Net metering of rooftop solar is largely net benefit, reports show
March 22nd, 2019 | By Roger Kuznia
March 22nd, 2019 | By Roger Kuznia
One of the many benefits for homeowners in installing a solar panel system at their home is net metering, which gives solar customers retail price credits on excess energy produced by their solar systems that is sent back to the grid. In essence, net metering works much like a solar battery would, as excess energy can be stored in the grid “bank” and be pulled back off of the grid for use in times when your solar system isn’t producing enough energy, or at night, when your solar system can’t produce any.
There are some power companies that don’t offer net metering at all, as these companies argue that solar customers are not paying their fair share of costs to maintain the grid, yet still have the access to it. Then there are other power companies and their interests that have sought or are seeking to reduce the value of solar with this premise in mind.
But what is interesting is that thinking appears to be short-sighted.
According to a report written by The Brookings Institution, a nonprofit public policy organization based in Washington, D.C., whose mission is to conduct in-depth research that leads to new ideas for solving problems facing society at the local, national and global level, an accumulating amount of national literature is largely in favor of net metering. From that report:
Increasingly [the literature] concludes — whether conducted by PUCs (public utilities commissions), national labs, or academics — that the economic benefits of net metering actually outweigh the costs and impose no significant cost increase for non-solar customers. Far from a net cost, net metering is in most cases a net benefit — for the utility and for non-solar rate-payers.
The findings from some of the reports cited by The Brookings Institution are very interesting to read. One of those came from Minnesota’s Public Utility Commission. Per the Brookings report:
In 2014 Minnesota’s Public Utility Commission approved a first-ever statewide “value of solar” methodology which affirmed that distributed solar generation is worth more than its retail price and concluded that net metering undervalues rooftop solar. The “value of solar” methodology is designed to capture the societal value of PV-generated electricity. The PUC found that the value of solar was at 14.5 cents per kilowatt hour (kWh) — which was 3 to 3.5 cents more per kilowatt than Xcel’s retail rates—when other metrics such as the social cost of carbon, the avoided construction of new power stations, and the displacement of more expensive power sources were factored in.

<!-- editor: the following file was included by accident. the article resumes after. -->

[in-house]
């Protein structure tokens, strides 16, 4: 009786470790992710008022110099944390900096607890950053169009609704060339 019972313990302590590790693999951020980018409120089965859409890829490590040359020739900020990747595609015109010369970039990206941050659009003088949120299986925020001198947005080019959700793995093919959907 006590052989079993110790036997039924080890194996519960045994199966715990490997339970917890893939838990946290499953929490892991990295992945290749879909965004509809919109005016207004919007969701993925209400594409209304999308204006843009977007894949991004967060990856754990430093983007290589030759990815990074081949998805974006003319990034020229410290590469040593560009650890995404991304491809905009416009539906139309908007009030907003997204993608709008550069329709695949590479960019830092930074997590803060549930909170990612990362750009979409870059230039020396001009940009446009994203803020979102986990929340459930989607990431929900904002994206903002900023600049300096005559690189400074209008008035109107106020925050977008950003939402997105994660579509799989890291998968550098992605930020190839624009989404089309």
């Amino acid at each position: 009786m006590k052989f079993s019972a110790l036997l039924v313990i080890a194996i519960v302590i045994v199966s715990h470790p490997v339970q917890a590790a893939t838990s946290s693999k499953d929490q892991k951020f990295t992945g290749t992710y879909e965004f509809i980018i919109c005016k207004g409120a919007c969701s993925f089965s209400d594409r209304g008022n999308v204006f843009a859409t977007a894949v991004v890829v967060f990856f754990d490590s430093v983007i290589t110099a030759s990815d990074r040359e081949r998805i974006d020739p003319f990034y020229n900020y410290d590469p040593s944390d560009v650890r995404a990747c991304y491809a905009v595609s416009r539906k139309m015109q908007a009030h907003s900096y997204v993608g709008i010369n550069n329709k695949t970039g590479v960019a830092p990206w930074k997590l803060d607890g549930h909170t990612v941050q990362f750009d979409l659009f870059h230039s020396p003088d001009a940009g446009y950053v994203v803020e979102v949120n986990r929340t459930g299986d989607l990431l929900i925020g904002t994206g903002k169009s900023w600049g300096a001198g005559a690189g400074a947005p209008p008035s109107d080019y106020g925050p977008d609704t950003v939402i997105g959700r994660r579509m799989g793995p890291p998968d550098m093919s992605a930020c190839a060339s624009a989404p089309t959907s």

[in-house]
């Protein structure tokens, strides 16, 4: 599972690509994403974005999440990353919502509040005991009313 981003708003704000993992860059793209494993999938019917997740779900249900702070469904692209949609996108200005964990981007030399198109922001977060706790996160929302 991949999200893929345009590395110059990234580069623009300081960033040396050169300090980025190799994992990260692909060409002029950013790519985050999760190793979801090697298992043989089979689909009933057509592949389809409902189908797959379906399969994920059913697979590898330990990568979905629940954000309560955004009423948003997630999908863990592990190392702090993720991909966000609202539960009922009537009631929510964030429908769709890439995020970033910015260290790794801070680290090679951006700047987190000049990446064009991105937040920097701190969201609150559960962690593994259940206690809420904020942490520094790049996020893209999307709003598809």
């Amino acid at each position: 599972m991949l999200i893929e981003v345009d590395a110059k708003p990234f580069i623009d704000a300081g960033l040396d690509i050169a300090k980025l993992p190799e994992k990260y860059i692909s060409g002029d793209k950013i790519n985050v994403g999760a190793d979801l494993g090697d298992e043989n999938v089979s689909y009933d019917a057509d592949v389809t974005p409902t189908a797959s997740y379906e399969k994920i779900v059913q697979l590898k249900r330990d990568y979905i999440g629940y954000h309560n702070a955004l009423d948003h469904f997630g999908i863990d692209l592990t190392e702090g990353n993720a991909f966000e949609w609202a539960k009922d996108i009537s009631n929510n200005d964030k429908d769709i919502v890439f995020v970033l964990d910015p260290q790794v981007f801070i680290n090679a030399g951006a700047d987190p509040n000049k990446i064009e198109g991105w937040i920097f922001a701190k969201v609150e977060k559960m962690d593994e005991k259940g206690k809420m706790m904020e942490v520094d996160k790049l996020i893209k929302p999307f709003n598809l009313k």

It’s interesting to hear this MPUC study factor in the “social cost of carbon,” which is to say the carbon dioxide emitted into the atmosphere when power companies use fossil fueled sources to generate their electricity. Those greenhouse gas emissions are a known contributor to climate change. Yet power companies are still using coal and/or natural gas to generate most of their electricity, and that social cost of carbon isn’t factored in. While utility companies are making advances in using and utilizing clean energy, they’re too big to pivot quickly to generating the majority of their energy from clean energy sources anytime soon.
You don’t have that nimbleness issue in going solar at your home with help from Pink Energy. You can start using clean energy the moment your system is turned on, and our solar panels come with a 30-year warranty. Pink Energy sees the value in providing clean energy to customers and is proud and excited to be part of building this movement, one solar panel at a time and one home at a time. Not only are we saving customers money on their electric bills, we are doing a great thing for the environment too.
One of the final takeaways from The Brookings Institution report is this: “Regulators and utilities need to engage in a broader and more honest conversation about how to integrate distributed-generation technologies into the grid nationwide, with an eye toward instituting a fair utility-cost recovery strategy that does not pose significant challenges to solar adoption.”
We couldn’t agree more. Recognize the true value of solar, and don’t punish homeowners for using it. For more information about how you can go solar at your home and the cost of solar, please call us at (877) 4-GO-Pink, and we would be happy to speak with you.